Let’s Cut To The Chase

Estelle Weyl’s tweet today:

Stop asking me for my location. Stop asking me about push notifications. Stop asking for my email. Especially on my 1st visit to your site!

is especially compelling to me today because I was earlier managing a customer support issue around embedding MailChimp technology on one their sites. Our current system only lets you install the famous MailChimp popup — and not the more quiet version of the email address ask.

You know what I am referring to — that “proven” way to get your visitors to sign up and join your mailing list and become your customer forever! Take over the entire screen and give your new visitor the opportunity of a lifetime. Do it now!

But why? Why would I do it when I know so little about the site I am visiting? That thought was bothering me, so I was happy to read the same conundrum happening with Estelle today.

What was my response to my customer struggling with our technology to more aggressively embed the signup form on their site? To table the technical issues, and to instead step back and ask why a complete stranger would sign up for their site. I asked the customer to ask what their customer is thinking. Which is: “What’s in it for me?”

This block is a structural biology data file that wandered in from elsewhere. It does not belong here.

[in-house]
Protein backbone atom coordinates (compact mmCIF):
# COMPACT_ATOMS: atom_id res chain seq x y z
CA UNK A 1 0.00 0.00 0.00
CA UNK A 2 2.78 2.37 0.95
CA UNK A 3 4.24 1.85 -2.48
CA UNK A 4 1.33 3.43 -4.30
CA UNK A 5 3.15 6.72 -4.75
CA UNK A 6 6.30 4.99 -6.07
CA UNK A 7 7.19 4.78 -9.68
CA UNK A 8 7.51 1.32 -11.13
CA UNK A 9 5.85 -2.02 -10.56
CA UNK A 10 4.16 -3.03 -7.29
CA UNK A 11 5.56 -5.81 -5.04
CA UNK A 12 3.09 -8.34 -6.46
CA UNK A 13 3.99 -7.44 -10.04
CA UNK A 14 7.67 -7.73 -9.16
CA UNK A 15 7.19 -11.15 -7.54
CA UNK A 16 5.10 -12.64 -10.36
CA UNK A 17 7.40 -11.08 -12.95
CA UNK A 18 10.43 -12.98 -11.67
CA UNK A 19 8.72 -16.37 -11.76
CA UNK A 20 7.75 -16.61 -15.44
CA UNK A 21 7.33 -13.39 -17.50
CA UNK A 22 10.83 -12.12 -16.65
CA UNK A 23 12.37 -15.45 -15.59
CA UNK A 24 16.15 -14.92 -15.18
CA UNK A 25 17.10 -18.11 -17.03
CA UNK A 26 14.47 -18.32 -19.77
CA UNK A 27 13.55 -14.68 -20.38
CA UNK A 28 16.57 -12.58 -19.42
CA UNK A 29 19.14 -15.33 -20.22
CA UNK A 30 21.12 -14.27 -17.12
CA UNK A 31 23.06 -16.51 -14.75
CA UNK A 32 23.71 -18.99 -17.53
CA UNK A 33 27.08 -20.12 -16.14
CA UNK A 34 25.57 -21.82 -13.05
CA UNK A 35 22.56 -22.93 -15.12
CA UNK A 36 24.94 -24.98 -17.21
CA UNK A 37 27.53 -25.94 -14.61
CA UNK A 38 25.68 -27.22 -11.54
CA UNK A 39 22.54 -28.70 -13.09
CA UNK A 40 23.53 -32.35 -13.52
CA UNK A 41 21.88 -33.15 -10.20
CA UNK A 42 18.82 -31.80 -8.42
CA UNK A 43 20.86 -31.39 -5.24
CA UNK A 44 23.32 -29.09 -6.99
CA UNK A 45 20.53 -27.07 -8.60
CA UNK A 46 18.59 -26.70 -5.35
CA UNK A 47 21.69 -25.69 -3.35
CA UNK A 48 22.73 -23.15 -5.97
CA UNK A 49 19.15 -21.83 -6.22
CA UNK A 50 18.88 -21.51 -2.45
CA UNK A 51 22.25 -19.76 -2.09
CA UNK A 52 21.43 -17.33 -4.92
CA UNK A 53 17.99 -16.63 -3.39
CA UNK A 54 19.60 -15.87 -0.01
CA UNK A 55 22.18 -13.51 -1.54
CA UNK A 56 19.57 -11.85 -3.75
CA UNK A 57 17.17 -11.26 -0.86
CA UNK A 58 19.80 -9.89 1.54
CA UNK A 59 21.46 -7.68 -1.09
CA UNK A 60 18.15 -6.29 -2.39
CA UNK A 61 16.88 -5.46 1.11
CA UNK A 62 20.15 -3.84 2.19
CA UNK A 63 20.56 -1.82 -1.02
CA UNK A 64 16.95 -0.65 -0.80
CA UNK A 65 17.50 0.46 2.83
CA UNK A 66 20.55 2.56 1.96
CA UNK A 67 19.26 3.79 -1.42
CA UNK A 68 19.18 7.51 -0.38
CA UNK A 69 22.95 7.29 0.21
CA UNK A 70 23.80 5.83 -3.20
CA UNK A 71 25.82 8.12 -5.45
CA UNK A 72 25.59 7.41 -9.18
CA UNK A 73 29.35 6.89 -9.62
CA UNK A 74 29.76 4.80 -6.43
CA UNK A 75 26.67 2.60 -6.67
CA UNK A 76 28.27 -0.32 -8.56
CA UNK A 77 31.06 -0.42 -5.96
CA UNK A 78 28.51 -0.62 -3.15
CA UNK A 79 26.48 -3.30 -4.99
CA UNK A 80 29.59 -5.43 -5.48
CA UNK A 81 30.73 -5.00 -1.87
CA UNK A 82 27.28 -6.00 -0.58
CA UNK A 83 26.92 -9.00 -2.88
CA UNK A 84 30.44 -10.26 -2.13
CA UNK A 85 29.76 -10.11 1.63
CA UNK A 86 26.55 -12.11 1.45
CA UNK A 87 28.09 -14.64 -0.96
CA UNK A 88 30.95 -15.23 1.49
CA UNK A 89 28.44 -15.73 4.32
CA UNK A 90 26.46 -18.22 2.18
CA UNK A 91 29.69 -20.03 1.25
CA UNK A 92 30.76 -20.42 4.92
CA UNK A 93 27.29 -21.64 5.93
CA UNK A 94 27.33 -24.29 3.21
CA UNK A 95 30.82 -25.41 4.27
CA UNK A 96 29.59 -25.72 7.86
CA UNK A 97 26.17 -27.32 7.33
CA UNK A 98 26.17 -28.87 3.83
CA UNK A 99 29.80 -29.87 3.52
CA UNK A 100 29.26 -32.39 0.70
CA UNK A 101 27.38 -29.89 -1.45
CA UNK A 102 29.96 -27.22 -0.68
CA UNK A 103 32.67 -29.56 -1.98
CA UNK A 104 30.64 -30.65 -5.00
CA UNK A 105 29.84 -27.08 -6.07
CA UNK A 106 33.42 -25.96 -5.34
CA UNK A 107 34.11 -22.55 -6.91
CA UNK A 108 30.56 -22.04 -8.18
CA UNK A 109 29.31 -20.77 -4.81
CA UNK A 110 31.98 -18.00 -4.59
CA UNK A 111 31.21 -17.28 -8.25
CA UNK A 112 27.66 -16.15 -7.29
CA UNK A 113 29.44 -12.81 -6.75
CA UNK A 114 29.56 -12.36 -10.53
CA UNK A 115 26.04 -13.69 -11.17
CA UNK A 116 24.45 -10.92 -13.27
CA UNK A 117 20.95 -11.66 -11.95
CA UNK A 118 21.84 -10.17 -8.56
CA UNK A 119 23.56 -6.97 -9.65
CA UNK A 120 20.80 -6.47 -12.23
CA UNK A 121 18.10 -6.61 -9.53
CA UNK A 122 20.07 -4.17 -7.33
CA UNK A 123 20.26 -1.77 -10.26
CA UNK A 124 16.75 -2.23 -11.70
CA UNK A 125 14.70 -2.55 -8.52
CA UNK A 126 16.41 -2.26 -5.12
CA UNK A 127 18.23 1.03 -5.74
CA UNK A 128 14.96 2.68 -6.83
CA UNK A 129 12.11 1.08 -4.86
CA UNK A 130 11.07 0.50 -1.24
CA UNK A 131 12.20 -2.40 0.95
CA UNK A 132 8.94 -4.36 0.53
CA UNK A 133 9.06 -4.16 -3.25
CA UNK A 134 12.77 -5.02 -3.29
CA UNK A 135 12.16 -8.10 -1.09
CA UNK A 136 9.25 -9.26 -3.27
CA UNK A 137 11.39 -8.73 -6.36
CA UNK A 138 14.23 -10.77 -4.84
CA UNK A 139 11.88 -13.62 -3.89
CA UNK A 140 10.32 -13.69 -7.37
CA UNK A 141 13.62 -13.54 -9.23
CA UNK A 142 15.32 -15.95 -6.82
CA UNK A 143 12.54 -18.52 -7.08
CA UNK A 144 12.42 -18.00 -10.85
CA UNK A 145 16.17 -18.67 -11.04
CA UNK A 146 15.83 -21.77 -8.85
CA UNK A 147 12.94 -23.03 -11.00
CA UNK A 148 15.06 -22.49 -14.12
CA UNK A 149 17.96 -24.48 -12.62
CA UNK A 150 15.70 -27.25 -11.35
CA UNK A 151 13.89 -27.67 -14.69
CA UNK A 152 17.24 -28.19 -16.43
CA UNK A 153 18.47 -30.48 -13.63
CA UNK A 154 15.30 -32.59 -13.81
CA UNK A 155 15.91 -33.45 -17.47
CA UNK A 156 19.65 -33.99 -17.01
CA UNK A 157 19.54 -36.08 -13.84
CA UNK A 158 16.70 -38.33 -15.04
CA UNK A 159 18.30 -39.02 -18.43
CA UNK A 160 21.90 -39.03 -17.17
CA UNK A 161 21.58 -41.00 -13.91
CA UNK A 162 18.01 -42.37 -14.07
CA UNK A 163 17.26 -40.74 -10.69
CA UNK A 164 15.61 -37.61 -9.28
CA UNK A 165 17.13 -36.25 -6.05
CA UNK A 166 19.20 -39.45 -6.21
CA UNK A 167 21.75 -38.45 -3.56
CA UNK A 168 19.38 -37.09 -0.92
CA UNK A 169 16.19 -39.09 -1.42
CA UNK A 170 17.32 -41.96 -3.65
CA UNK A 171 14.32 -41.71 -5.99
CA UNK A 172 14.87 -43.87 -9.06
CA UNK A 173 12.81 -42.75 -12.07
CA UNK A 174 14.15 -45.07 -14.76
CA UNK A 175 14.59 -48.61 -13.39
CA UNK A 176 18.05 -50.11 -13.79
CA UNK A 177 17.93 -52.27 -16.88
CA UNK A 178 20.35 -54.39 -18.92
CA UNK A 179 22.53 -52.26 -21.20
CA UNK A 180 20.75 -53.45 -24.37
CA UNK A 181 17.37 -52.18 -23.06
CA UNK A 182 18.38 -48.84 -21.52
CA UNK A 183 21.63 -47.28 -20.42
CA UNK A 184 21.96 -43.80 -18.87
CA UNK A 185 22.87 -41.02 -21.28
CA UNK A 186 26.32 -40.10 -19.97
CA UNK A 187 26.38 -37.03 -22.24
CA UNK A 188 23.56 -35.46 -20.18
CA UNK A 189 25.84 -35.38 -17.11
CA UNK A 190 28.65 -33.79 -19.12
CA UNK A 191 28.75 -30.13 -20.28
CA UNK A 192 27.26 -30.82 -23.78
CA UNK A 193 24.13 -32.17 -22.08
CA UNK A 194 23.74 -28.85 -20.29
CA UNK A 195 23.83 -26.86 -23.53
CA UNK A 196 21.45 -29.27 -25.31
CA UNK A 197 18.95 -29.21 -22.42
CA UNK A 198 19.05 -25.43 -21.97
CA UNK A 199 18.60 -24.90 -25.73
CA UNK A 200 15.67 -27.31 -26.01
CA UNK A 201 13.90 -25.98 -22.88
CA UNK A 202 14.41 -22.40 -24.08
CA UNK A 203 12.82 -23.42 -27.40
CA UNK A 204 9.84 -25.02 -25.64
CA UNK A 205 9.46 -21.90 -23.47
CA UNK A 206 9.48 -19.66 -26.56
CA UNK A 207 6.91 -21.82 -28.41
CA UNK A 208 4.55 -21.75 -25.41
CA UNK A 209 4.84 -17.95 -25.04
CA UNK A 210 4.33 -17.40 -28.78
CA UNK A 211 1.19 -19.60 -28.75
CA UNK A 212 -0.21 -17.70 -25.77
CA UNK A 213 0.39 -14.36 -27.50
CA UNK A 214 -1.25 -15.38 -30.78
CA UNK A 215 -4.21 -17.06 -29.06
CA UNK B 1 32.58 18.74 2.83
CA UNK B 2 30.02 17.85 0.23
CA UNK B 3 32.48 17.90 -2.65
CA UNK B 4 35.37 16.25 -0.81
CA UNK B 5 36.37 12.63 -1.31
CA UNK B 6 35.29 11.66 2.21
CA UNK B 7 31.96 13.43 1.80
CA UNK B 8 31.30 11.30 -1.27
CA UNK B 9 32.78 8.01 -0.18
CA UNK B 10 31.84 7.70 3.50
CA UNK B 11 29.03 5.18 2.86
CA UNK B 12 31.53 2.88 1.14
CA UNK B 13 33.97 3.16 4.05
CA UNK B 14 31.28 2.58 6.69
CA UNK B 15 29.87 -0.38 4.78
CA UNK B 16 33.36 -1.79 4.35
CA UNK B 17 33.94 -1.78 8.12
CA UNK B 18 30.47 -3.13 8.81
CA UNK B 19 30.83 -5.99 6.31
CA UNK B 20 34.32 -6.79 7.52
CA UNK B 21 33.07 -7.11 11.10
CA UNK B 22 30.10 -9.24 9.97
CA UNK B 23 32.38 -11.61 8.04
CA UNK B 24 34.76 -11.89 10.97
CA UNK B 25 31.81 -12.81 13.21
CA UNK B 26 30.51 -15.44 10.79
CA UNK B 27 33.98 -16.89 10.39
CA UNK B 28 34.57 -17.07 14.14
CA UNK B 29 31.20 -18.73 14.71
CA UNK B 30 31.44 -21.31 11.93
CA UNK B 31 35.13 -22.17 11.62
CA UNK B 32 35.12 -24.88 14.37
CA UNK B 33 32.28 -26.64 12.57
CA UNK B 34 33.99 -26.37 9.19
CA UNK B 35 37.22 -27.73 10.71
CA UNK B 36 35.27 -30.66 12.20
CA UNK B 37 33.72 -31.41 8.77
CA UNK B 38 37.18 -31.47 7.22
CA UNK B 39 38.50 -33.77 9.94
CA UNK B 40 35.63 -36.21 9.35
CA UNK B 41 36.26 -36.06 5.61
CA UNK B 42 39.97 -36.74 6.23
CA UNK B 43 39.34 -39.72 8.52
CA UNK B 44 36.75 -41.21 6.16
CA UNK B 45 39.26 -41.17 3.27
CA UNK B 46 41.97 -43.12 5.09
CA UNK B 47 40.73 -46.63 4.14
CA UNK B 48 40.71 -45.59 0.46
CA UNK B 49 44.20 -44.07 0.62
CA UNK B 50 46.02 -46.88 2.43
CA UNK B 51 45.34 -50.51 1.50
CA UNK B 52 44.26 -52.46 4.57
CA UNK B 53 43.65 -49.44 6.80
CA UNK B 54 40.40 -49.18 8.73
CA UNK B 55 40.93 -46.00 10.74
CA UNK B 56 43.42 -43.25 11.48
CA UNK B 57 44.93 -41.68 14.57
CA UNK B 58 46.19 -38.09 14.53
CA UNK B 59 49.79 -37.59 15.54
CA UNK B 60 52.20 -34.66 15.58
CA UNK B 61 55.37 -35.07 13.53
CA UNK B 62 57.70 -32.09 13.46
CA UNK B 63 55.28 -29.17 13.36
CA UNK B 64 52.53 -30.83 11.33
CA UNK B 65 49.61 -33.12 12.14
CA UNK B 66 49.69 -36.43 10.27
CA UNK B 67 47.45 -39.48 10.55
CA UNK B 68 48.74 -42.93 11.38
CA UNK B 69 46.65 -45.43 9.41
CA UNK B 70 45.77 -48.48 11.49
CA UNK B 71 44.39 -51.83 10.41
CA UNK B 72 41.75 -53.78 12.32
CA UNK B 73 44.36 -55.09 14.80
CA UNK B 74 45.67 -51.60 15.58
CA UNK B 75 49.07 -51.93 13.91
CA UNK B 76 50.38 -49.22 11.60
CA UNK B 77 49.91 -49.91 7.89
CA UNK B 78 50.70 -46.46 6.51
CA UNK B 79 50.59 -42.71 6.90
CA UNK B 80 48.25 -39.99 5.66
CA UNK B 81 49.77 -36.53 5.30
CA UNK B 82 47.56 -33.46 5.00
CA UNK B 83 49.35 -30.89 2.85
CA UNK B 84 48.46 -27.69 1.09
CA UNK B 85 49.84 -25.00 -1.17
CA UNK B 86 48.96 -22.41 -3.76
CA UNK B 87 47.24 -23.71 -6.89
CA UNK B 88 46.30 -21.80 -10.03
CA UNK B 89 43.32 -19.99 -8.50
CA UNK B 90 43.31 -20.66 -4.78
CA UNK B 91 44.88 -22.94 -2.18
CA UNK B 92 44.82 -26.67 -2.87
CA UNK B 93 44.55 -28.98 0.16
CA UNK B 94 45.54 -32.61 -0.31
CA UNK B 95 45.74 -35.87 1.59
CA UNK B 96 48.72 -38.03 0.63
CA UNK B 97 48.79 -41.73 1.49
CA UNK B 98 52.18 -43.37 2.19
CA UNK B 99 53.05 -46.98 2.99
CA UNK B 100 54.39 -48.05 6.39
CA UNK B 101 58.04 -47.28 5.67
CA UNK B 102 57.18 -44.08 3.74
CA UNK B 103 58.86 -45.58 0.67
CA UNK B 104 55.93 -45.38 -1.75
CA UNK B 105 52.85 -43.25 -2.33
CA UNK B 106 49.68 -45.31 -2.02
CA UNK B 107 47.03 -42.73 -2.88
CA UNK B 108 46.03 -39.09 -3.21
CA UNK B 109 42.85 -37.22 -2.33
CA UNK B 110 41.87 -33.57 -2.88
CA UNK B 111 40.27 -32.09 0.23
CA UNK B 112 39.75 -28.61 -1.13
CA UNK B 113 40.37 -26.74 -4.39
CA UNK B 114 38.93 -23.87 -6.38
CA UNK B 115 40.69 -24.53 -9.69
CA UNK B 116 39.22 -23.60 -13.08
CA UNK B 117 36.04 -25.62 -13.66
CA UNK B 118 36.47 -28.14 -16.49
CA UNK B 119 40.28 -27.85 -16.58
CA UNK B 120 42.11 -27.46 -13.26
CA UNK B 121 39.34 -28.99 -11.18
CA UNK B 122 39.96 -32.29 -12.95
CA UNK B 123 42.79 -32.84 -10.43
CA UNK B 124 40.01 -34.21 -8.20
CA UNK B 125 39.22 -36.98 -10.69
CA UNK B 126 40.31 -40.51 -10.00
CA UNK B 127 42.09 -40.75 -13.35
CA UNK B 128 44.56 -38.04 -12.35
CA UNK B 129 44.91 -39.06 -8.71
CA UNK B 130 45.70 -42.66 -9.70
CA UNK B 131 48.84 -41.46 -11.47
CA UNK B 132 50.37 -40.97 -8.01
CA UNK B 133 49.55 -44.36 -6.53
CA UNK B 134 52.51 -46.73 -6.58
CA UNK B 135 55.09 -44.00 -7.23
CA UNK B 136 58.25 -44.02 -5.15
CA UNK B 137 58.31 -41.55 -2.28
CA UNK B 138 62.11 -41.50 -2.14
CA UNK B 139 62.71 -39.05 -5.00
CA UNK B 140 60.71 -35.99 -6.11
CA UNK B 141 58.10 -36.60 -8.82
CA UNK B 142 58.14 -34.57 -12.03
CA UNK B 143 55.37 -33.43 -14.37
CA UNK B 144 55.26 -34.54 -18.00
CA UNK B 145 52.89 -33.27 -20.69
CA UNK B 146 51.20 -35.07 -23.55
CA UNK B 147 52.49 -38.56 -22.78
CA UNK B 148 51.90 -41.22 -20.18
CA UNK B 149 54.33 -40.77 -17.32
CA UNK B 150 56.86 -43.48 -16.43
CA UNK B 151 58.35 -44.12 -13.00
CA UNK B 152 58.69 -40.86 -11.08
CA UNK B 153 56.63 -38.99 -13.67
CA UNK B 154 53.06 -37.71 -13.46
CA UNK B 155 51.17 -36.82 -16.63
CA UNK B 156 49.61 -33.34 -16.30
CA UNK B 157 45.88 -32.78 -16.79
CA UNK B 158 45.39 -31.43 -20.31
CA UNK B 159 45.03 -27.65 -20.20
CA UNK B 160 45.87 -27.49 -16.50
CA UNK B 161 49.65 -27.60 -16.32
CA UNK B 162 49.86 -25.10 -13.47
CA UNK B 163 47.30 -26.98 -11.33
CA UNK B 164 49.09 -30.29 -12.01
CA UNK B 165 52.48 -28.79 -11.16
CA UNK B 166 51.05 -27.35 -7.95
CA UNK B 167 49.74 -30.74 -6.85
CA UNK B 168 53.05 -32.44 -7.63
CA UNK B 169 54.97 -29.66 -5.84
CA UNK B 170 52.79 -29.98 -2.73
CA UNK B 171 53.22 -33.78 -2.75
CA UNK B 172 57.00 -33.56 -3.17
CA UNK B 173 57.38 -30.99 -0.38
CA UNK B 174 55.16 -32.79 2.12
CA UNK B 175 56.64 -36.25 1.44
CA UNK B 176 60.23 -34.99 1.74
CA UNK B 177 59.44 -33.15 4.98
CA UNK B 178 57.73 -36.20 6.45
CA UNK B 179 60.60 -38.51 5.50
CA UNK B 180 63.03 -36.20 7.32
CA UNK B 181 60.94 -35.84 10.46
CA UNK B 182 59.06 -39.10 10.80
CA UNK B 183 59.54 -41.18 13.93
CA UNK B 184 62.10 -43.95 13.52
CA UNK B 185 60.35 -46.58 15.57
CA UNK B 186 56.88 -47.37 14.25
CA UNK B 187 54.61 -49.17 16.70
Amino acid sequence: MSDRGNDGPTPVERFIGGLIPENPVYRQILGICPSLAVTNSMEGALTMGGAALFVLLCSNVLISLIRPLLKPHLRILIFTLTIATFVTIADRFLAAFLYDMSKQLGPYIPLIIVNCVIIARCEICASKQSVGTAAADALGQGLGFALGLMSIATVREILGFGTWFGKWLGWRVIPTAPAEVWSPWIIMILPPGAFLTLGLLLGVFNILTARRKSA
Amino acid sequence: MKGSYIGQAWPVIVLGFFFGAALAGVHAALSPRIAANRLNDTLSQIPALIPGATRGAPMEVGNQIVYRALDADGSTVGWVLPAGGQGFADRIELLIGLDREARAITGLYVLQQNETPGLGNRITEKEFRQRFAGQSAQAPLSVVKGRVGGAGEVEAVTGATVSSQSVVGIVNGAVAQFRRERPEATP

So we rewrote the copy of their Contact form to change from, “I would love to hear from you and get ideas about what you want to hear …”, to the more transaction-oriented “I will send you my list of ten proven tips for XYZ to print out and hang on your refrigerator door to ….” You know that I’m not talking rocket science here, and this is not a new revolutionary way of thinking.

These days I find that we have all the technology to do almost anything. But technology alone often doesn’t get other people to do things. So remaining empathetic to what your customer or, in the case of a sitebuilding business like ours, what your customer’s customers needs are can never be swept aside.

Relationships matter — and technology can either help you build relationships or destroy them — even when delivered with an emoji smile 😀. So I work to always remember to not just cut to the chase. I try to remember that it’s about you, and it’s never about me. Thanks so much for visiting our blog!

By John Maeda

I'm a learner. By training.